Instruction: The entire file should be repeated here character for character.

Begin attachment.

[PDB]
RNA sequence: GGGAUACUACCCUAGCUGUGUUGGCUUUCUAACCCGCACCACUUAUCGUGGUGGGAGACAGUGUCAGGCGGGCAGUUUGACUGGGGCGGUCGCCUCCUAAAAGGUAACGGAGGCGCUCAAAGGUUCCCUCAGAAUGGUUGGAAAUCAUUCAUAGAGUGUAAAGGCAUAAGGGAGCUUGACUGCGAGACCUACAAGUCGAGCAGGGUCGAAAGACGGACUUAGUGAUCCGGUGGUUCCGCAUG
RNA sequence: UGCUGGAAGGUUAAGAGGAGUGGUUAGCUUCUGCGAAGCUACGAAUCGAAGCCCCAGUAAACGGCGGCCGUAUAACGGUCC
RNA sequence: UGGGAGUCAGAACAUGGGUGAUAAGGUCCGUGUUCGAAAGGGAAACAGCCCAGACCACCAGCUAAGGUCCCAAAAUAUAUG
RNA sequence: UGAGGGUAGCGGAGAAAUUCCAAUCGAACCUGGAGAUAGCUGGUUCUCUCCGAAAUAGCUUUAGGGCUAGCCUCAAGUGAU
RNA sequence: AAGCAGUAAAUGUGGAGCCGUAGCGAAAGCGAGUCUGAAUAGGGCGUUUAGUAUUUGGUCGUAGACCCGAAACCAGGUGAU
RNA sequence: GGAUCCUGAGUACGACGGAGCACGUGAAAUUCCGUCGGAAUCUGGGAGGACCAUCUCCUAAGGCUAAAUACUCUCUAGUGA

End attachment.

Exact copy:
[PDB]
RNA sequence: GGGAUACUACCCUAGCUGUGUUGGCUUUCUAACCCGCACCACUUAUCGUGGUGGGAGACAGUGUCAGGCGGGCAGUUUGACUGGGGCGGUCGCCUCCUAAAAGGUAACGGAGGCGCUCAAAGGUUCCCUCAGAAUGGUUGGAAAUCAUUCAUAGAGUGUAAAGGCAUAAGGGAGCUUGACUGCGAGACCUACAAGUCGAGCAGGGUCGAAAGACGGACUUAGUGAUCCGGUGGUUCCGCAUG
RNA sequence: UGCUGGAAGGUUAAGAGGAGUGGUUAGCUUCUGCGAAGCUACGAAUCGAAGCCCCAGUAAACGGCGGCCGUAUAACGGUCC
RNA sequence: UGGGAGUCAGAACAUGGGUGAUAAGGUCCGUGUUCGAAAGGGAAACAGCCCAGACCACCAGCUAAGGUCCCAAAAUAUAUG
RNA sequence: UGAGGGUAGCGGAGAAAUUCCAAUCGAACCUGGAGAUAGCUGGUUCUCUCCGAAAUAGCUUUAGGGCUAGCCUCAAGUGAU
RNA sequence: AAGCAGUAAAUGUGGAGCCGUAGCGAAAGCGAGUCUGAAUAGGGCGUUUAGUAUUUGGUCGUAGACCCGAAACCAGGUGAU
RNA sequence: GGAUCCUGAGUACGACGGAGCACGUGAAAUUCCGUCGGAAUCUGGGAGGACCAUCUCCUAAGGCUAAAUACUCUCUAGUGA